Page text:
This beer represents the first step in a direction I’d like to move this summer of beer reviews. That step is toward the more “common” beers available from local breweries. While the Prickly Pear Braggot is part of Widmer’s “Brothers’ Reserve” series, it is easily found in the Seattle area. Yes my definition of Local may be vague, but this bottle was purchased from the Safeway grocery store within walking distance of my house. Sounds pretty local to me, despite the fact it’s not brewed in Washington.
Understand that while a brewer may crank out the same recipe of an American Pale Ale over and over and over and over again, there is no less devotion in that beer than there is in the one-off Bourbon Barrel Aged Russian Imperial Stout with Chocolate Nibs and wax-dipped cap. If there is less devotion, then I would wager that brewer or brewery won’t be around in a year or four...
Yes, it’s exciting to seek out rare and special release beers from the many great breweries across the country or the world. But every beer lover needs to step away from the Dark Lords, the Pliney the Younger’s, Kate the Great’s, Darkenss, Abyss, Consecration, and Trappist Westvleteren 12’s of the world to take time and appreciate what lies in your own back yard. Appreciate what you have.
Therefore, in the coming months I will be taking a look into the more “common” beers available in the Seattle area. While many of you will have had these beers on many occasions, you may not give them the proper credit or consideration they deserve. I do have one bottle of Stone’s 09 Vertical Epic that I’ll have to crack open soon...but after that, look out Sierra Nevada Pale Ale! ...or whatever else I decide to buy next.
Now that my Braggot has warmed up, what the hell is a Braggot anyway?
From the BJCP: “A braggot is a standard mead made with both honey and malt providing flavor and fermentable extract. Originally, and alternatively, a mixture of mead and ale. A braggot can be made with any type of honey, and any type of base beer style. The malt component may be derived from grain or malt extracts. The beer may be hopped or not. If any other ingredients than honey and beer are contained in the braggot, it should be entered as an Open Category Mead.”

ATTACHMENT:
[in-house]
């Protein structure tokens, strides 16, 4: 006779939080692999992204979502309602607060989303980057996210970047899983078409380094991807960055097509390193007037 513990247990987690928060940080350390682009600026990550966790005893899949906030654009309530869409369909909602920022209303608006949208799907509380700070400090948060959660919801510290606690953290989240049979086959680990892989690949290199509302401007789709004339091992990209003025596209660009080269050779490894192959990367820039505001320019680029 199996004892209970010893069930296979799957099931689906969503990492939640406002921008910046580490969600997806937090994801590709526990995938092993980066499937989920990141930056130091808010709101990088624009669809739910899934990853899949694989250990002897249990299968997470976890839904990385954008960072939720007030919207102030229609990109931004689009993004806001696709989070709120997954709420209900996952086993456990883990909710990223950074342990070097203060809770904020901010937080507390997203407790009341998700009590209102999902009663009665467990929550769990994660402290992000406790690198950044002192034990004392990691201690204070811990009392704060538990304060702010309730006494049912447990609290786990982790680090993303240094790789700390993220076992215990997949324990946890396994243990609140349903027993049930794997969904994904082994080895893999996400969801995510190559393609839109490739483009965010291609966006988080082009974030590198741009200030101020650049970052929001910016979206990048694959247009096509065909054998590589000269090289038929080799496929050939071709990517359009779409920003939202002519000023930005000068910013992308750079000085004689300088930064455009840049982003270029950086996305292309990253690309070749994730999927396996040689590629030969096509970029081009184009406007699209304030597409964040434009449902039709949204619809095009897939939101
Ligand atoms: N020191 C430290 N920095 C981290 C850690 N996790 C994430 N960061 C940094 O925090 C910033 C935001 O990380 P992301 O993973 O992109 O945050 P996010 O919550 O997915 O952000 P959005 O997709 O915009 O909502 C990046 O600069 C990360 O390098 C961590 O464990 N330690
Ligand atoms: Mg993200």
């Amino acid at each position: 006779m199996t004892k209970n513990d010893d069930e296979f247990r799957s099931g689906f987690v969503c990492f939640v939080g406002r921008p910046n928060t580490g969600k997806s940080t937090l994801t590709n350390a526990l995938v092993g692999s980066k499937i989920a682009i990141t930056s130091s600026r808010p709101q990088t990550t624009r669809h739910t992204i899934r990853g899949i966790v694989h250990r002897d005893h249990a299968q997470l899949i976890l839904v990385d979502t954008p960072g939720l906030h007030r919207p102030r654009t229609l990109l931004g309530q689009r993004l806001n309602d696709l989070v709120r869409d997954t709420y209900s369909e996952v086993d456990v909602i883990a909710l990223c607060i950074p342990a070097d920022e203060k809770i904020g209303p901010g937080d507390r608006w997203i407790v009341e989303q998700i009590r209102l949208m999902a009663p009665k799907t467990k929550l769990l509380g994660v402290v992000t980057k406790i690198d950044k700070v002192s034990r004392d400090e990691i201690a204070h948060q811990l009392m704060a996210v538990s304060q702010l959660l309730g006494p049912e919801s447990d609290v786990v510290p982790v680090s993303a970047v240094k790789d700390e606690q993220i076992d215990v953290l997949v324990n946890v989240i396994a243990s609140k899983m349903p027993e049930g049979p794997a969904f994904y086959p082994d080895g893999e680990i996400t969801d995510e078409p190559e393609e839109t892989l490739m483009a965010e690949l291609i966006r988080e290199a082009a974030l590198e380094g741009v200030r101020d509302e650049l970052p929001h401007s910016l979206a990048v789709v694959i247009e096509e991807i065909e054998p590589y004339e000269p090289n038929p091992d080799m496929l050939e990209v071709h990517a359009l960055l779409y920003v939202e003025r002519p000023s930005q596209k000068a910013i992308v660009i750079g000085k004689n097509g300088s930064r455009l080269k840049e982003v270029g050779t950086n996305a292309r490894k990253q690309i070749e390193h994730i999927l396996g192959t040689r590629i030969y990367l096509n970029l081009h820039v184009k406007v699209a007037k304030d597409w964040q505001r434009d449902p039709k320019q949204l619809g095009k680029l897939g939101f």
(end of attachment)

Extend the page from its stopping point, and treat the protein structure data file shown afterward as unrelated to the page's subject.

The description on the Widmer box reads: “Our Braggot is a strong ale brewed with a blend of honey, red prickly pear juice, and a variety of pale malts. The addition of alchemy hops helps balance the sweetness while still retaining the natural honey aromas and flavors. The prickly pear juice adds a unique hue to the beer as well as a subtle and refreshing herbal quality in the finish.”
Prickly Pear Braggot
Purchased at Safeway $9.99 (22oz)
Aroma: Upfront is the prominent, but not overpowering, aroma of sweet clover honey. At least I’m guessing it’s clover honey since that seems quite common. Light caramel notes with white bread and a Vienna malt character similar to what you find in a Märzen. Just a hint of alcohol on the nose. No hop aroma.
Appearance: Pours a diluted copper, balancing between pale straw with a reddish hue or even slightly pink. Brilliant clarity with continual carbonation bubbles easily seen rising to the top. Head pours a low, half finger of pure white but fades to a ring along the outside of the glass. Some light lacing down the edge.
Flavor: Light tartness hits the tongue at first before quickly transitioning to an earthy bitterness. Sweet honey plays into the mix, but not as much as I expected from the candy-like aromatics. Alcohol presence is quite prominent on the tongue with it’s spice lingering throughout the middle and into the finish. Earth and light wood retain a presence with hop bitterness coming back once again toward the dry finish.
Mouthfeel: Medium body with medium-high carbonation. The carbonation and alcohol presence combine to create a tingling warmth on the palate. Though, similar to a Barleywine, this Braggot will dry out the palate with an almost cooling sensation as you breath out. Just a hint of sweet honey stickyness on the palate before the finish dries out the tongue and back of the throat.
Overall: While I’ve tasted some Braggot’s at homebrew competitions, this is the first commercial example I’ve tried. It wouldn’t hurt to back off on the carbonation a little with this one and let the honey sweetness play a bigger role. Barley malt and honey characteristics are well balanced, with just a slight preference given to the honey. Hop presence is barely noticeable through the moderately strong alcohol. If Barelywine’s are often too strong for your liking, I recommend giving this Braggot a try as it combines nice alcohol presence with just enough sweetness to balance things out. As a beer brewed with honey, this is a nice example. As a mead blended with beer...I think Widmer could place a greater emphasis on the mead side of things to make a bolder statement. A nice drinking beer/mead/braggot though.
I rated this Braggot a “B+” on BeerAdvocate.